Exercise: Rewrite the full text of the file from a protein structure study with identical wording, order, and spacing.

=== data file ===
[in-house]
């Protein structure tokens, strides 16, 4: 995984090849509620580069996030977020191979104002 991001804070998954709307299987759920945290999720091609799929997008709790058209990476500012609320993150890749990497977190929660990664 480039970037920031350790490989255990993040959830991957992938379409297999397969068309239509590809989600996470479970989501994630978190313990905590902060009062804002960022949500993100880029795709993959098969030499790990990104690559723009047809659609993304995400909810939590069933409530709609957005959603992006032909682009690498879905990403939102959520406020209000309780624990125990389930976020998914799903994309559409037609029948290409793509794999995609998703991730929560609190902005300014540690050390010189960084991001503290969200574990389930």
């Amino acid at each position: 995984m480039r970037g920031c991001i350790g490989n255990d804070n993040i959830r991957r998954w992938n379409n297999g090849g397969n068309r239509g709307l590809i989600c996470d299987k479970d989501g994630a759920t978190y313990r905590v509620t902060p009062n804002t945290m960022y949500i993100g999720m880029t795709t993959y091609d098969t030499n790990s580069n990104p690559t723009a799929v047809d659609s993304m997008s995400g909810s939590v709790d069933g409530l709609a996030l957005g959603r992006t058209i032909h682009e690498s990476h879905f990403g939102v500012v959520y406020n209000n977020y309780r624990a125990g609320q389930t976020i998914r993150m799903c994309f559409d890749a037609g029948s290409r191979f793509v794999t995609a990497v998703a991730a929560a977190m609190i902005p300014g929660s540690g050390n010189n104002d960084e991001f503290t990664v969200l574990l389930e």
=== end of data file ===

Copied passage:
[in-house]
């Protein structure tokens, strides 16, 4: 995984090849509620580069996030977020191979104002 991001804070998954709307299987759920945290999720091609799929997008709790058209990476500012609320993150890749990497977190929660990664 480039970037920031350790490989255990993040959830991957992938379409297999397969068309239509590809989600996470479970989501994630978190313990905590902060009062804002960022949500993100880029795709993959098969030499790990990104690559723009047809659609993304995400909810939590069933409530709609957005959603992006032909682009690498879905990403939102959520406020209000309780624990125990389930976020998914799903994309559409037609029948290409793509794999995609998703991730929560609190902005300014540690050390010189960084991001503290969200574990389930």
């Amino acid at each position: 995984m480039r970037g920031c991001i350790g490989n255990d804070n993040i959830r991957r998954w992938n379409n297999g090849g397969n068309r239509g709307l590809i989600c996470d299987k479970d989501g994630a759920t978190y313990r905590v509620t902060p009062n804002t945290m960022y949500i993100g999720m880029t795709t993959y091609d098969t030499n790990s580069n990104p690559t723009a799929v047809d659609s993304m997008s995400g909810s939590v709790d069933g409530l709609a996030l957005g959603r992006t058209i032909h682009e690498s990476h879905f990403g939102v500012v959520y406020n209000n977020y309780r624990a125990g609320q389930t976020i998914r993150m799903c994309f559409d890749a037609g029948s290409r191979f793509v794999t995609a990497v998703a991730a929560a977190m609190i902005p300014g929660s540690g050390n010189n104002d960084e991001f503290t990664v969200l574990l389930e």